Astronomers say they may have found the first confirmed exomoon, or moon orbiting a planet outside of our solar system. However, the pair of astronomers behind the find say it’s much too soon to completely prove the exomoon’s presence.
After looking through recent data from NASA’s Kepler space telescope, Alex Teachey, a graduate researcher in the department of astronomy at Columbia University, and David M. Kipping, an assistant professor in the same department, spotted evidence that an exomoon might orbit the Jupiter-sized exoplanet Kepler-1625b.
Transiting planets are worlds that can be detected by a drop in light as they pass in front of their home stars. An when Kepler observed each of 284 transiting planets, the telescope showed a short dimming. The researchers requested and were awarded 40 hours of time to observe these planets’ transits using the Hubble Space Telescope, which is about four times more precise than Kepler.
The researchers hoped to see two short dimming moments that might signal the presence of an exomoon around one of these transiting planets. They also helped to use Hubble to see any gravitational effects that a moon would have on the exoplanet, like changing its transit start time.
About three and a half hours after Hubble observed Kepler-1625b finish transiting, the telescope saw a second short dimming. The two signals together looked like a moon “trailing the planet like a dog following its owner on a leash,” Kipping said in a statement.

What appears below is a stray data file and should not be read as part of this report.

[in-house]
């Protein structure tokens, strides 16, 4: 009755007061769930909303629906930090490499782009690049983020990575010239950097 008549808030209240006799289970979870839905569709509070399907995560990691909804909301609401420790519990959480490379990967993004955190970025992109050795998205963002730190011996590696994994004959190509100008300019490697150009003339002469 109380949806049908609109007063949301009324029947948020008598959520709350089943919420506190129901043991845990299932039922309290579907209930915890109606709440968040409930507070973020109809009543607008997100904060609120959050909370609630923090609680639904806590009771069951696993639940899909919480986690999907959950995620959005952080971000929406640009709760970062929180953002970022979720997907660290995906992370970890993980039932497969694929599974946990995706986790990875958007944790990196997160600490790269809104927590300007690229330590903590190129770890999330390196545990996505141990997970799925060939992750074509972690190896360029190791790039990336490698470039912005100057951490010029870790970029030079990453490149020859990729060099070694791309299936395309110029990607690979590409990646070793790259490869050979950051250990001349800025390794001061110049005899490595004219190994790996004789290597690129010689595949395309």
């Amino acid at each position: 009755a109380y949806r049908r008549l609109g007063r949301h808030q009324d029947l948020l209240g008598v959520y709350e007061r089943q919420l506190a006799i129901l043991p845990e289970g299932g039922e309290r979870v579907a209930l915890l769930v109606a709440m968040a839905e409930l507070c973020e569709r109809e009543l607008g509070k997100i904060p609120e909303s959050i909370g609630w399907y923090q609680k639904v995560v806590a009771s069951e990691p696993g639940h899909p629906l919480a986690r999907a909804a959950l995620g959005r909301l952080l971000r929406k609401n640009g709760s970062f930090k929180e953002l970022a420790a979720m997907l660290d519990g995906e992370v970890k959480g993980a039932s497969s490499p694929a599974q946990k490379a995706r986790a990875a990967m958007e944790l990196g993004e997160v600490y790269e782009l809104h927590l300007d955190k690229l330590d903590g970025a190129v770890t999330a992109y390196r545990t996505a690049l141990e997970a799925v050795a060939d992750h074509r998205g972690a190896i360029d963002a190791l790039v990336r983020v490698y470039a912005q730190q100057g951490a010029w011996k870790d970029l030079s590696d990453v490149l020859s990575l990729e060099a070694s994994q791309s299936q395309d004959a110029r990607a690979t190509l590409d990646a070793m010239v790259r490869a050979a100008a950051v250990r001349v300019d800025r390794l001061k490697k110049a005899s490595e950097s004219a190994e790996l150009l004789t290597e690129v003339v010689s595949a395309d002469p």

While the researchers have yet to confirm the presence of an exomoon, they estimate that this moon would be about the size of Neptune. Teachey said that it’s likely this possible exomoon is “in some ways the lowest hanging fruit. We should expect to see something like this before we see the really small moons.”
These researchers also found that the exoplanet passed in front of its star about 80 minutes earlier than they anticipated. This observation suggested transit time variations, which is a major signal that there could be an exomoon. “It’s certainly plausible that another planet in the system could induce transit timing variations,” Teachey said. However, during its four-year mission, Kepler found no evidence for a second planet in the stellar system.
Still, it is possible that there is a second planet in the system external to Kepler-1625b whose transit we can’t see, Teachey said. But currently, “we do obviously think that the moon is the best explanation,” he said, adding that “just like any other good skeptical scientist, we’re saying ‘maybe’.”
This still doesn’t prove the existence of an exomoon around Kepler-1625b. To further confirm the exomoon, the team will need to continue to observe the transit events in this system. As stated in a teleconference earlier this week, the researchers will put in a proposal to use Hubble to observe the next transit event in May 2019.
These findings were published in the journal Science Advances on October 4, 2018.